Selecting a long term investment plan and maintaining it over time is the key to investment success. However, market conditions that are constantly changing can make this difficult to do. The current bond market environment, where rates are exceptionally low and seem likely to rise eventually, can tempt investors to deviate from their established investment plan by purchasing securities shorter than those that they would typically consider. These investors are engaging in market timing, although they may not even realize they are doing so.

Trying to Time the Market
At first glance, market timing can appear to be a viable investment strategy. In fact, accurate market timers could generate returns in excess of those available to adherents of a more consistent investment strategy. Furthermore, the benefits of successful market timing go beyond financial rewards. There is a tremendous amount of emotional and psychological satisfaction that comes from correctly predicting market movements. The feeling that “I’m smarter than the market,” is quite tempting and very appealing. Often, these non-monetary rewards are so great that they cause a market timer to remember fondly those occasions when they have correctly predicted market moves. These instances are then used to justify further attempts at market timing. Unfortunately, this often leads the investor to avoid a realistic and rational measurement of the portfolio’s long term performance.

If the investor did measure their portfolio performance against a market benchmark, they would probably find that over time their portfolio had performed relatively poorly. That is because, while market timing is a concept that sounds good in theory, it is nearly impossible to execute in the real world. “Trying to predict (the market’s) direction over the near term is an exercise in futility.” These words were spoken by the legendary mutual fund manager Peter Lynch, one of the most successful investors of all time.

The Difficulty of Interest Rate Forecasting
When it comes to investing in the bond market, successfully forecasting future interest rate movements should result in superior long term investment returns. However, in order to be successful, the prognosticator must not only correctly determine the direction of interest rate movements, but also their magnitude and timing. The majority of academic studies, as well as many market participants, agree that doing this on a consistent basis is virtually impossible.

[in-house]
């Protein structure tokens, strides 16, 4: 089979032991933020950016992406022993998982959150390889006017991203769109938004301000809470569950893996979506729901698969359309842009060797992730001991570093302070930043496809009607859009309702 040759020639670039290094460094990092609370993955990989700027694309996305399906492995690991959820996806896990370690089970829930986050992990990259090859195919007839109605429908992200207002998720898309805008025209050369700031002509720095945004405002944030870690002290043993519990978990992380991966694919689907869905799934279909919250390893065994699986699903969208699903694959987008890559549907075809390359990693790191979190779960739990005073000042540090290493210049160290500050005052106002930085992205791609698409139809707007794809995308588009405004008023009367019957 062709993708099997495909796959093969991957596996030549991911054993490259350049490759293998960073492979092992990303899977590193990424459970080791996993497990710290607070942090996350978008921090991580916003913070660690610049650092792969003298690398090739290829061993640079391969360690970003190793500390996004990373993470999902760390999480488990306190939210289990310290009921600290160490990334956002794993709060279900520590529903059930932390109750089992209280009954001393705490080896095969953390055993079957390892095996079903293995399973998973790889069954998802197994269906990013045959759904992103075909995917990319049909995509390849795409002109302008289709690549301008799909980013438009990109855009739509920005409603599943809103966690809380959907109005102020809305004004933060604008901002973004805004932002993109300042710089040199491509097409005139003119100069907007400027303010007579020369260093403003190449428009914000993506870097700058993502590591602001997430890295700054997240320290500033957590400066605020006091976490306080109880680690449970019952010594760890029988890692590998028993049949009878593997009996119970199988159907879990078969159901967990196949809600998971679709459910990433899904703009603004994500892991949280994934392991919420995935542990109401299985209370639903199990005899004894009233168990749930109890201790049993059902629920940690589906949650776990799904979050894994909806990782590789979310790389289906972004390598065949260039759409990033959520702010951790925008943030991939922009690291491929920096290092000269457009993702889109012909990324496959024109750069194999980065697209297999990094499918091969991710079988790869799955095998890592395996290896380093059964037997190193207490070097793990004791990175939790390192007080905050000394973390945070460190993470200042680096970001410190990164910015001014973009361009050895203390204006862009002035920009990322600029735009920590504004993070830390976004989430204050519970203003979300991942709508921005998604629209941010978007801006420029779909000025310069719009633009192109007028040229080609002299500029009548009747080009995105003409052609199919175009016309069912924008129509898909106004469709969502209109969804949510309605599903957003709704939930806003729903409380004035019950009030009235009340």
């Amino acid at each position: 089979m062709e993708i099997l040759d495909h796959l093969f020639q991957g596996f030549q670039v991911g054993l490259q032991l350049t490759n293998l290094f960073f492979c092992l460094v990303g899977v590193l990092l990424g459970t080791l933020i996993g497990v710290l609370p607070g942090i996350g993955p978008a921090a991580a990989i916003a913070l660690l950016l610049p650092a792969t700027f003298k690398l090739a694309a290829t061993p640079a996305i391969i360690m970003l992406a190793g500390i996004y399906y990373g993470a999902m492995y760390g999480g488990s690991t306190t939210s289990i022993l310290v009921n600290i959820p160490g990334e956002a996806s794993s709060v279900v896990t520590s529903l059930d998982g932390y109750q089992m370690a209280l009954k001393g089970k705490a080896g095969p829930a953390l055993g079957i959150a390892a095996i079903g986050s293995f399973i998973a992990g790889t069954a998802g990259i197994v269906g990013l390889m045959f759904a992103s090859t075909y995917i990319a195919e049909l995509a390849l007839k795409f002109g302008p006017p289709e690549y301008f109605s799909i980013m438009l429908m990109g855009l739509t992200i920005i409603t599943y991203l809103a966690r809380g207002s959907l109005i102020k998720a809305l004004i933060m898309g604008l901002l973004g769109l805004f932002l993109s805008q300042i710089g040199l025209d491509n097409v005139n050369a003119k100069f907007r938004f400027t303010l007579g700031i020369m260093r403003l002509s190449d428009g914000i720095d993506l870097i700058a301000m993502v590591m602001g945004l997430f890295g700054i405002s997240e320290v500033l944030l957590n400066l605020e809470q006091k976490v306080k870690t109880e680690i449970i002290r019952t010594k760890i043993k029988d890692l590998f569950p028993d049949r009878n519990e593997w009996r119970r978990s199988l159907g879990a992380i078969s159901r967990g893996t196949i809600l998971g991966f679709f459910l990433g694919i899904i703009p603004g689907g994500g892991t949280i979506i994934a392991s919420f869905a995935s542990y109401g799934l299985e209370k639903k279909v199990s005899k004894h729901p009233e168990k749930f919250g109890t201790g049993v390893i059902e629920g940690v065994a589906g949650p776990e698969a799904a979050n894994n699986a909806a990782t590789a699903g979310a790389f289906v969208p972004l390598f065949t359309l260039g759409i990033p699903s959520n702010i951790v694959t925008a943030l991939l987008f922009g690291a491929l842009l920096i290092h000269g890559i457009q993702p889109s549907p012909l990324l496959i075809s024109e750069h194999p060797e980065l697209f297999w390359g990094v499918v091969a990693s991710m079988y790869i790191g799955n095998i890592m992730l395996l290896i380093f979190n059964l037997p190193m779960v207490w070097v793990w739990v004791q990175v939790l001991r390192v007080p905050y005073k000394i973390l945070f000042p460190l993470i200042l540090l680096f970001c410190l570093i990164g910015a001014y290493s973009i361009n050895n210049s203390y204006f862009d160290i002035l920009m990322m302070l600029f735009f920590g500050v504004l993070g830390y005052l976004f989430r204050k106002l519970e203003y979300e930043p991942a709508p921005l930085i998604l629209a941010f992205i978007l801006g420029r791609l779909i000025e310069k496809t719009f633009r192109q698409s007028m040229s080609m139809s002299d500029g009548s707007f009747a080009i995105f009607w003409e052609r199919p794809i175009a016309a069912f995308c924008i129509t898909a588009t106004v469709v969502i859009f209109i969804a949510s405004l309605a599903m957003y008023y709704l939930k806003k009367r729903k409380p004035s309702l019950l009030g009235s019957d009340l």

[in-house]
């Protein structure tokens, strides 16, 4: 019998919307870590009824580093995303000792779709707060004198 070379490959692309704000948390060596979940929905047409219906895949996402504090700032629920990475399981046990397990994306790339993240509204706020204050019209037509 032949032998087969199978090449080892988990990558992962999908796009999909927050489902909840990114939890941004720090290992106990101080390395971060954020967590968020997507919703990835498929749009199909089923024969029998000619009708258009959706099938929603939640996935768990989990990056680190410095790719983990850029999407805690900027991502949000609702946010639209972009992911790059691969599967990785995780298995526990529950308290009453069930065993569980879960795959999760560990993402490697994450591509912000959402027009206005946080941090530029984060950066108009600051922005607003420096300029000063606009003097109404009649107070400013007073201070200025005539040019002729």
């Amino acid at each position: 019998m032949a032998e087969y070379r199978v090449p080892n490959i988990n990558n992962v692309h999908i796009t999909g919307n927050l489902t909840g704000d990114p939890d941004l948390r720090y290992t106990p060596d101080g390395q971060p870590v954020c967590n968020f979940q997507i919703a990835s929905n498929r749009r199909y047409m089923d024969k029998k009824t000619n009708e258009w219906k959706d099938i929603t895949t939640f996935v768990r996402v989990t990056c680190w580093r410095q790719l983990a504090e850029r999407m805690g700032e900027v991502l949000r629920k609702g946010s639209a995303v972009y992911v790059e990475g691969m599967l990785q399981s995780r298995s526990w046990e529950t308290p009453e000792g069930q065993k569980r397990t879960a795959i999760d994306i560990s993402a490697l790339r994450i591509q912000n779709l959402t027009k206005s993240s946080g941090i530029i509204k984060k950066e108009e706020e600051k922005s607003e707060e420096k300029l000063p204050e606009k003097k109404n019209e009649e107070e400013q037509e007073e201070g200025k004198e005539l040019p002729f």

To make matters even worse, successful market timing requires the prognosticator to correctly forecast the market, not once, but twice. A market timer must successfully predict a market movement, which prompts them to deviate from their established investment strategy in an attempt to capture additional returns. Then, the market timer must make another correct prediction in order to decide when to return to their chosen long term investment strategy.

If the odds of correctly timing a market movement are 50/50, then the chances of correctly entering and reversing a market timing trade are 25%. The chances of correctly executing two market timing trades are 6 in 100, and the odds are only 1 in 1000 that a market prognosticator will be able to correctly time their entry and exit from the market on five separate occasions (this is a failure rate of 99.9%). While some market timers might argue that their odds on any given trade are greater then 50/50, many studies indicate that this is unlikely to be the case. In fact, academic surveys that measure the predictions of many of Wall Street’s leading economists and market strategists indicate that their actual success rate at predicting interest rate movements is less than 50%. In other words, some of the world’s most successful economists are less accurate than a coin flip.

Finding Long-Term Success
In order to enjoy long term success, an investor must have a process that works and that is repeatable. While correctly predicting one, or even two, or perhaps even ten market movements may be possible, an honest investor must ask themselves whether or not these predictions are truly and consistently repeatable. For most, the answer will be a resounding no.

One of the ways in which an investment manager can add value to a client’s portfolio is by providing the discipline necessary to stick with a long term investment strategy. A good investment manager will have a track record based upon an easily explained, repeatable, consistent process. At those times when the client feels most tempted to search out the hottest new investment trend the manager can remind the client of why a particular investment strategy was implemented in the first place. In today’s low interest rate environment, long term investment discipline is more important than ever.

Brian Perry is an investment strategist at Chandler Asset Management in San Diego.